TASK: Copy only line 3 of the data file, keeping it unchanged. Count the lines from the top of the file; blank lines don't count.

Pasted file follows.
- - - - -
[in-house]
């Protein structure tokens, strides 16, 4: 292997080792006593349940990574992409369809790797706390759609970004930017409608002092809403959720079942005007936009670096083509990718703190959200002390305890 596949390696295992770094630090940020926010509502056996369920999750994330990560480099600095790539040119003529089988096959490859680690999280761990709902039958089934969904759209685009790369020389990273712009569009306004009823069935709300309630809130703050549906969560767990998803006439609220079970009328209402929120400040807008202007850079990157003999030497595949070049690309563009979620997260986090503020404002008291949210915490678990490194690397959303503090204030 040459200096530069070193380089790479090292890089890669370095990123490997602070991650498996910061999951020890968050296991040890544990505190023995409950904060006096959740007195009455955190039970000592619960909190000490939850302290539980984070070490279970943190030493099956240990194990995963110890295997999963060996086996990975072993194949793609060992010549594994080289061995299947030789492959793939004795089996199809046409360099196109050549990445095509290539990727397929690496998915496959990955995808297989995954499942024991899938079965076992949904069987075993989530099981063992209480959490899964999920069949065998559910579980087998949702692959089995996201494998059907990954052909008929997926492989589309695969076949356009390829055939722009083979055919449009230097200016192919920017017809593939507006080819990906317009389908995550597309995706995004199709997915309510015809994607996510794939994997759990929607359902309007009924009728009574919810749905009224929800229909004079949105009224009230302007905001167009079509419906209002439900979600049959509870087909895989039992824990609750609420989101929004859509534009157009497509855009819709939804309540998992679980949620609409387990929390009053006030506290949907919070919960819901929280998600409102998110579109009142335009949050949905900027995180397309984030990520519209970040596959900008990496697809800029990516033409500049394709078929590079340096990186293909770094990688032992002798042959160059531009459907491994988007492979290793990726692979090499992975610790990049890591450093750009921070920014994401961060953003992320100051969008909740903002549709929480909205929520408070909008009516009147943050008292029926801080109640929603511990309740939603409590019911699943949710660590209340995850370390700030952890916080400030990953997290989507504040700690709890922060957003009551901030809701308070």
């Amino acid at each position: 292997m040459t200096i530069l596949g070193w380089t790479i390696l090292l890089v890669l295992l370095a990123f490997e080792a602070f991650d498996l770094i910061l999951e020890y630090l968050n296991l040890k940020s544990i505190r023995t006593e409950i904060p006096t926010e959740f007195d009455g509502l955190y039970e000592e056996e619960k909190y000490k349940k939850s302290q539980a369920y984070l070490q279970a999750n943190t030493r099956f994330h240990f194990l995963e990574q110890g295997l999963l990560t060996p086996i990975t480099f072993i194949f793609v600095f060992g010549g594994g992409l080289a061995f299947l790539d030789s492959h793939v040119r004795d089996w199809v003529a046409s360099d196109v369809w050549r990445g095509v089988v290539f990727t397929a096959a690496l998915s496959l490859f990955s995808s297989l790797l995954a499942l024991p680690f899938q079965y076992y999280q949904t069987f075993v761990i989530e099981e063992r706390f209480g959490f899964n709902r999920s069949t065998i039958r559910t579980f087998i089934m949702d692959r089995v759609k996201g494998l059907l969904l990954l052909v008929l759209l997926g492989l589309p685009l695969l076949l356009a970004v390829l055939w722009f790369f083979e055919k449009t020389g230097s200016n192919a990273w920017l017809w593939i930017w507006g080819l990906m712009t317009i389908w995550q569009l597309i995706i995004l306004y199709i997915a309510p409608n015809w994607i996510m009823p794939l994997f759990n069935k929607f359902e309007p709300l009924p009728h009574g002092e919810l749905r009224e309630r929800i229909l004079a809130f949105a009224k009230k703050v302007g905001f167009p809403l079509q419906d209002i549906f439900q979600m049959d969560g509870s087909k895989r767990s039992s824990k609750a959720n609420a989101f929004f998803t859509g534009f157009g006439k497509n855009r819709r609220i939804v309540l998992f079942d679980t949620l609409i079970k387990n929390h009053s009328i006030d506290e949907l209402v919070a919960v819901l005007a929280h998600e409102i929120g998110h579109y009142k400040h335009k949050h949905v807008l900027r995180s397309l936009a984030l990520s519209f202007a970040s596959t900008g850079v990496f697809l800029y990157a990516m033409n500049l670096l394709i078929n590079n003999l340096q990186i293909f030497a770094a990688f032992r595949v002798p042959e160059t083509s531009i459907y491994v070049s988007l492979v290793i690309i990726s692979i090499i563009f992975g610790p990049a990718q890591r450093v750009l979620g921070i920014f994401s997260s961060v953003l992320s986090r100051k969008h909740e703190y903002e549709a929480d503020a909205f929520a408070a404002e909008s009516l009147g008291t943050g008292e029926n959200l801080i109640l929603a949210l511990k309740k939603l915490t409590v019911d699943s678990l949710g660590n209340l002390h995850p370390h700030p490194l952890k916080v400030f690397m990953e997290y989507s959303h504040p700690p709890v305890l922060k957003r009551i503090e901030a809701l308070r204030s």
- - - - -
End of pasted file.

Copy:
């Amino acid at each position: 292997m040459t200096i530069l596949g070193w380089t790479i390696l090292l890089v890669l295992l370095a990123f490997e080792a602070f991650d498996l770094i910061l999951e020890y630090l968050n296991l040890k940020s544990i505190r023995t006593e409950i904060p006096t926010e959740f007195d009455g509502l955190y039970e000592e056996e619960k909190y000490k349940k939850s302290q539980a369920y984070l070490q279970a999750n943190t030493r099956f994330h240990f194990l995963e990574q110890g295997l999963l990560t060996p086996i990975t480099f072993i194949f793609v600095f060992g010549g594994g992409l080289a061995f299947l790539d030789s492959h793939v040119r004795d089996w199809v003529a046409s360099d196109v369809w050549r990445g095509v089988v290539f990727t397929a096959a690496l998915s496959l490859f990955s995808s297989l790797l995954a499942l024991p680690f899938q079965y076992y999280q949904t069987f075993v761990i989530e099981e063992r706390f209480g959490f899964n709902r999920s069949t065998i039958r559910t579980f087998i089934m949702d692959r089995v759609k996201g494998l059907l969904l990954l052909v008929l759209l997926g492989l589309p685009l695969l076949l356009a970004v390829l055939w722009f790369f083979e055919k449009t020389g230097s200016n192919a990273w920017l017809w593939i930017w507006g080819l990906m712009t317009i389908w995550q569009l597309i995706i995004l306004y199709i997915a309510p409608n015809w994607i996510m009823p794939l994997f759990n069935k929607f359902e309007p709300l009924p009728h009574g002092e919810l749905r009224e309630r929800i229909l004079a809130f949105a009224k009230k703050v302007g905001f167009p809403l079509q419906d209002i549906f439900q979600m049959d969560g509870s087909k895989r767990s039992s824990k609750a959720n609420a989101f929004f998803t859509g534009f157009g006439k497509n855009r819709r609220i939804v309540l998992f079942d679980t949620l609409i079970k387990n929390h009053s009328i006030d506290e949907l209402v919070a919960v819901l005007a929280h998600e409102i929120g998110h579109y009142k400040h335009k949050h949905v807008l900027r995180s397309l936009a984030l990520s519209f202007a970040s596959t900008g850079v990496f697809l800029y990157a990516m033409n500049l670096l394709i078929n590079n003999l340096q990186i293909f030497a770094a990688f032992r595949v002798p042959e160059t083509s531009i459907y491994v070049s988007l492979v290793i690309i990726s692979i090499i563009f992975g610790p990049a990718q890591r450093v750009l979620g921070i920014f994401s997260s961060v953003l992320s986090r100051k969008h909740e703190y903002e549709a929480d503020a909205f929520a408070a404002e909008s009516l009147g008291t943050g008292e029926n959200l801080i109640l929603a949210l511990k309740k939603l915490t409590v019911d699943s678990l949710g660590n209340l002390h995850p370390h700030p490194l952890k916080v400030f690397m990953e997290y989507s959303h504040p700690p709890v305890l922060k957003r009551i503090e901030a809701l308070r204030s």